Officer Killed After Responding to Boulder Shooting Described as 'Heroic'
Eric Talley, 51, was one of ten victims killed when a gunman identified by police as Ahmed Alissa opened fire in King Stoopers store on Monday.
A Boulder police officer who was the first to respond to a mass shooting at a grocery store in Colorado and was shot dead by the gunman is now being called a "hero" for his actions, but his family said that's just who he was.
"Didn't surprise me he was the first one there," Talley's father, Homer Talley, told KUSA of his son.
Talley, 51, was one of ten victims killed when a gunman opened fire in King Stoopers store on Monday. Talley, who had been working for the department since 2010, was reportedly the first officer to arrive after 911 calls came in reporting shots fired around 2:30 p.m., according to police.
Gov. Jared Polis said the fallen officer "was heroically trying to save others," in a Tuesday press conference in Boulder.
A vigil was held for Talley on Monday night. He is survived by his wife and his seven children.
"He loved his family more than anything," his father told the station.
He is also remembered as “outstanding” by his community.
"My heart goes out to Eric Talley's family, his loved ones, and his colleagues," Boulder District Attorney Michael Dougherty said. "He was, by all accounts, one of the outstanding officers of the Boulder Police Department, and his life was cut far too short, as he responded to the shooting that was taking place at King Soopers.”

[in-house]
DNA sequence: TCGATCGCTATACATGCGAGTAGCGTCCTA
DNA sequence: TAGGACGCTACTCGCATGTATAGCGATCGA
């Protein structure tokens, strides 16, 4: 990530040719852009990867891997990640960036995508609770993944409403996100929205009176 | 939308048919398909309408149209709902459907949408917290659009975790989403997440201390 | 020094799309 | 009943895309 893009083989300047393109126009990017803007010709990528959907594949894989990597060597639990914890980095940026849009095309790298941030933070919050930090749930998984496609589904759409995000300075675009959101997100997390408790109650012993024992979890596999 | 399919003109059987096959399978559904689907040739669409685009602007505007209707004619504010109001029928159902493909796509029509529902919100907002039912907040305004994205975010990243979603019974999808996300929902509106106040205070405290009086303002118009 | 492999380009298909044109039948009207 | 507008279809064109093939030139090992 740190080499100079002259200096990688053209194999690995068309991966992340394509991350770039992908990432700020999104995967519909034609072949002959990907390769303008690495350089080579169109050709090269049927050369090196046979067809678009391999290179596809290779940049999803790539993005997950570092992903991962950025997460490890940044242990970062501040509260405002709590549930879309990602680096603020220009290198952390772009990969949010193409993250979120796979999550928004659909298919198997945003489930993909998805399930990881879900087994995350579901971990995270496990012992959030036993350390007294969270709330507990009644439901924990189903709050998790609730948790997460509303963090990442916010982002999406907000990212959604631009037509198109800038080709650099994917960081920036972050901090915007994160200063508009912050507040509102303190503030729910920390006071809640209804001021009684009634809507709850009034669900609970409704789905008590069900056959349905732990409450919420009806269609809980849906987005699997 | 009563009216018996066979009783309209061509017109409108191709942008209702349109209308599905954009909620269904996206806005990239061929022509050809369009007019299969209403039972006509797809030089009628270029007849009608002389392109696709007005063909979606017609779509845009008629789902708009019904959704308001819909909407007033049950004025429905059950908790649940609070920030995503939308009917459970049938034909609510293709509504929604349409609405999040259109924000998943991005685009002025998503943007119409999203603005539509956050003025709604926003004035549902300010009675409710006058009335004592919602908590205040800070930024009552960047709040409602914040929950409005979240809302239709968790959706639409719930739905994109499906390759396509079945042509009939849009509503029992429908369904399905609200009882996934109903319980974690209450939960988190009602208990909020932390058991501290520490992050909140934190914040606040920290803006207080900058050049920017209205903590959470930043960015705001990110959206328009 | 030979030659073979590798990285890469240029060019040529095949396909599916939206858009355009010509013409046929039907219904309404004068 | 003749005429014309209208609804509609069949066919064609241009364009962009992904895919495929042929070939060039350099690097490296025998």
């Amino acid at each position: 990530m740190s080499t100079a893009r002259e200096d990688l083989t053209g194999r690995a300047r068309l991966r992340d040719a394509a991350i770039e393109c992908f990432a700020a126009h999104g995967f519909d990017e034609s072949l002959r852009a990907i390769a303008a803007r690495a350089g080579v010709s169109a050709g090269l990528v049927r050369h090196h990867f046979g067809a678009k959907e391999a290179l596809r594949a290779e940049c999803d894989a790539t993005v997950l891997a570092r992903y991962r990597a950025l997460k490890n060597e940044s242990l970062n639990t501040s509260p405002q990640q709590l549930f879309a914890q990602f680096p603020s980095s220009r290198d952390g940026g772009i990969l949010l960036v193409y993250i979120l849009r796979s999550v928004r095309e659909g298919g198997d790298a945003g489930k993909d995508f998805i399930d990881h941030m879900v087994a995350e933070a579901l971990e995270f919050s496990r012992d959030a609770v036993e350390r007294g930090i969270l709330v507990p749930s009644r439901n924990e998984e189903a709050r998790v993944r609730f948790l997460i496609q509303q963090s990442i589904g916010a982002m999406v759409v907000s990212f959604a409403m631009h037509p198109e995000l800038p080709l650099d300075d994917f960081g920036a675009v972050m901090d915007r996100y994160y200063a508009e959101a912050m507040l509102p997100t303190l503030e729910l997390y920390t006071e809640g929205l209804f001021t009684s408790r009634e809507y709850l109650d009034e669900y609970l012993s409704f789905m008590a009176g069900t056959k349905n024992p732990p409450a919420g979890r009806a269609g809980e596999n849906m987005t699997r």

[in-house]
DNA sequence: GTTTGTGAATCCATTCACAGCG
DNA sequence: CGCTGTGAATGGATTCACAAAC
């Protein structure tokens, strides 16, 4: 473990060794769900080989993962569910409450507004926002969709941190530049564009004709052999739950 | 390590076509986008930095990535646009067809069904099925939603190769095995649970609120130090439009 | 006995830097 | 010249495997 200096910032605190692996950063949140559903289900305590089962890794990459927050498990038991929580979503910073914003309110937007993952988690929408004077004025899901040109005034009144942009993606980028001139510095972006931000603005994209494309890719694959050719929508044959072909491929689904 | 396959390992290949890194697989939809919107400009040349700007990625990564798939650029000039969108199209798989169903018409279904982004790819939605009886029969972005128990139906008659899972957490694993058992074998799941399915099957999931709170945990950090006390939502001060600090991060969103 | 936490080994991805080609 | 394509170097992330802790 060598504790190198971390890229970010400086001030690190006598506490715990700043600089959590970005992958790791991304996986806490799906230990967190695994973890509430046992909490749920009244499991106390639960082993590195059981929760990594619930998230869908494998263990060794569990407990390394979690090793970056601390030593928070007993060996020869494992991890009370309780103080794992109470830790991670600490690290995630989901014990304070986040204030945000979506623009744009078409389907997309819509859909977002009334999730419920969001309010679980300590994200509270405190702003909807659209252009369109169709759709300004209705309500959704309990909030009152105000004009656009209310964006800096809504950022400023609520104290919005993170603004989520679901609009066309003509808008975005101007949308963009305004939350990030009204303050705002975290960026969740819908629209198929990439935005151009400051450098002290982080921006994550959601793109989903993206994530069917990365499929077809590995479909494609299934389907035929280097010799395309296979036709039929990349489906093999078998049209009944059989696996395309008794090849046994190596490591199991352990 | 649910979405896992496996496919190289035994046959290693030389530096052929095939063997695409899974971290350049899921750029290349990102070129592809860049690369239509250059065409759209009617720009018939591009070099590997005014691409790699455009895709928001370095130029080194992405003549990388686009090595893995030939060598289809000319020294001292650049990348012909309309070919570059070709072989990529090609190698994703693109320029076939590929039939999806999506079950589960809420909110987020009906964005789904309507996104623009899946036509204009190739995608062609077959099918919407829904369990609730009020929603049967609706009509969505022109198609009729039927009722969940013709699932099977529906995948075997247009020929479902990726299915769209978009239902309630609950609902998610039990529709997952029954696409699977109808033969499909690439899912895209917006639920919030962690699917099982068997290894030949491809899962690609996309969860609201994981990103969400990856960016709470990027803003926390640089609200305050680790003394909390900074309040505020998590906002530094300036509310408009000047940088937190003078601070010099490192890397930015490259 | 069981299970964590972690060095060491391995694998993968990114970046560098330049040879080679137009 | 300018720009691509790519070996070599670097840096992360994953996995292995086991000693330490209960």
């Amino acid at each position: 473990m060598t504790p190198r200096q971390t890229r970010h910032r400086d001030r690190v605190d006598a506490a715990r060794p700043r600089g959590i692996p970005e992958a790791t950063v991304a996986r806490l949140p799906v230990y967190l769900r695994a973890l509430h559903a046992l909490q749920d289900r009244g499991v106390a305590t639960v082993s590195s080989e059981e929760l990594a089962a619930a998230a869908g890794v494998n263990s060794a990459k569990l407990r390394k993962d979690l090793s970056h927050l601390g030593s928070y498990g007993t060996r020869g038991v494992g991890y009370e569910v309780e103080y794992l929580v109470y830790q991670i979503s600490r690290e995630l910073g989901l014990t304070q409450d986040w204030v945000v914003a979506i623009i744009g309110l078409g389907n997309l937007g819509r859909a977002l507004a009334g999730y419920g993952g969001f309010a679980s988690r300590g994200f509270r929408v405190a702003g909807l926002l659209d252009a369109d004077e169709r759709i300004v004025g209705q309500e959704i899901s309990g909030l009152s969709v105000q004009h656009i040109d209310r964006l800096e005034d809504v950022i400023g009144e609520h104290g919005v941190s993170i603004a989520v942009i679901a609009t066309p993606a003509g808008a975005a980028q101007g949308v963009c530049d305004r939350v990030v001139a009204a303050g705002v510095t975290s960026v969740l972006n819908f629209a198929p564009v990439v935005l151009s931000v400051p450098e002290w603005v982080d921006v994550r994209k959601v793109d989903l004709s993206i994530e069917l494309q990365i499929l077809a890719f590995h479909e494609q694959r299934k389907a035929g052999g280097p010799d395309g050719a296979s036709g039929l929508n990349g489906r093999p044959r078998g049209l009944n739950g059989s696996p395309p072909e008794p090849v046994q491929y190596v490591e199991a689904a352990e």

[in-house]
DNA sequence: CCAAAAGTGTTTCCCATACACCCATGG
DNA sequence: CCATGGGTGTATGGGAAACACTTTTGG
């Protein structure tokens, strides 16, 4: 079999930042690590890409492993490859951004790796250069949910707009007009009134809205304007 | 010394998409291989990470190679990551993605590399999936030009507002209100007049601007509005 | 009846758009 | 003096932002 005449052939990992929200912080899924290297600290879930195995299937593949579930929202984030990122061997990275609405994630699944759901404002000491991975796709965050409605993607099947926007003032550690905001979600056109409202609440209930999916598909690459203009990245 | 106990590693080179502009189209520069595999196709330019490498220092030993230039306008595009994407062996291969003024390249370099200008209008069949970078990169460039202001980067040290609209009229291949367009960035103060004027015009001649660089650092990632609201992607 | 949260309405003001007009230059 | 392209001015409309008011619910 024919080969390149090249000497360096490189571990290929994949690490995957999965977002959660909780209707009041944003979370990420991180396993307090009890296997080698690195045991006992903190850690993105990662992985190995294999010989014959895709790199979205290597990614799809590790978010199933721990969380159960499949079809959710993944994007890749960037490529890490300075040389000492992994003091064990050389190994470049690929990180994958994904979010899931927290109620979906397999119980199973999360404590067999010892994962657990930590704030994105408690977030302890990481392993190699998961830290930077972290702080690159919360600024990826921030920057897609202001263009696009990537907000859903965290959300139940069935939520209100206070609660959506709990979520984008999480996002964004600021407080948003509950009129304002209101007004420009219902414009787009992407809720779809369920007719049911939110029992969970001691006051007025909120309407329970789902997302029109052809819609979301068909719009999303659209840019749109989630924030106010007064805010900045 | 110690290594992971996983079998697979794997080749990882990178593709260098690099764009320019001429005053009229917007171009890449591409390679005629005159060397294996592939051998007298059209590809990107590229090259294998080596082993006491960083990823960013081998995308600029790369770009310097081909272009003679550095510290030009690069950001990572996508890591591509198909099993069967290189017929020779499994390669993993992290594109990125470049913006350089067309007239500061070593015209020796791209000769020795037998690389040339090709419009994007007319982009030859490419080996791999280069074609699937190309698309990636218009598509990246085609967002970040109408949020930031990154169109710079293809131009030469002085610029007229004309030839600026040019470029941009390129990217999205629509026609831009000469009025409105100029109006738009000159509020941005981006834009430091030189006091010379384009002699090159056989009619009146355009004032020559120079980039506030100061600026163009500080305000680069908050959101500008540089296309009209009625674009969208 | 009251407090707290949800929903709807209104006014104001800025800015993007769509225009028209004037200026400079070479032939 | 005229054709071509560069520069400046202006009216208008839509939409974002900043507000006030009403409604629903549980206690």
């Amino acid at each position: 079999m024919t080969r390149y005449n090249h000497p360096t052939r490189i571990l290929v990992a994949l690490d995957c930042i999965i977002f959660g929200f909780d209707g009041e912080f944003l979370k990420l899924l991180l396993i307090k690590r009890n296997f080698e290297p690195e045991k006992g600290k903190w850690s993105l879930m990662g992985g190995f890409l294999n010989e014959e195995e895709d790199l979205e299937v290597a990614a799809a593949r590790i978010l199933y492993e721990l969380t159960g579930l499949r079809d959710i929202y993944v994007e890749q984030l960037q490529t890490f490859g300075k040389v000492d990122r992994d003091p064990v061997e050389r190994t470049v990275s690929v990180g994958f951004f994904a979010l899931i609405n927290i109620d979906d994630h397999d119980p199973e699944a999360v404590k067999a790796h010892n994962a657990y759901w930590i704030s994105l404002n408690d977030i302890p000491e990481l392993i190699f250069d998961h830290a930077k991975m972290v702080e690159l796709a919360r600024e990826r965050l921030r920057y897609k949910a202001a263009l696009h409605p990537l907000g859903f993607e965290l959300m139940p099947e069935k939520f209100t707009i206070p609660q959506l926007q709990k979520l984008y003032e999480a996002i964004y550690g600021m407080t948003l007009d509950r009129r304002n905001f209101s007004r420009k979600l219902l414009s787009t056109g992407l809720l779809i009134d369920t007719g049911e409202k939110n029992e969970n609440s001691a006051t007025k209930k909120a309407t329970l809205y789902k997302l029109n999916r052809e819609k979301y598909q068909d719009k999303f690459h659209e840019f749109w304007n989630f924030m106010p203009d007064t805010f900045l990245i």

People who were in the store described the shooting as terrifying. Alex Arellano, 35, who was working in the meat department at King Soopers, told The New York Times he "thought he was going to die." Arellano said when people heard the gunfire they started running toward the exit.
A mother, who was also in the store, recounted how she hid with her son when she heard the gunfire erupt. Sarah Moonshadow told ABC News she could tell where the shooter was by the sound of gunfire and that as he began getting closer to them, she started counting the seconds in between shots.
"I just looked at my son and I told him — by the fourth shot I started counting — and I told him, 'We have three seconds. Stay low and don't look. And just move fast,'" she recalled.
The pair were able to escape the store.
A motive for the shooting still remains unclear, but videos circulating online showed an apparently wounded and handcuffed man being escorted by police. Police have identified the suspect arrested as 21-year-old Ahmad Alissa and he was charged Tuesday with 10 counts of murder. Police did not state that the man in the video was Alissa.
The Boulder shooting comes less than a week after a gunman in Atlanta killed eight people, six of them of Asian descent, at three spas around the city.
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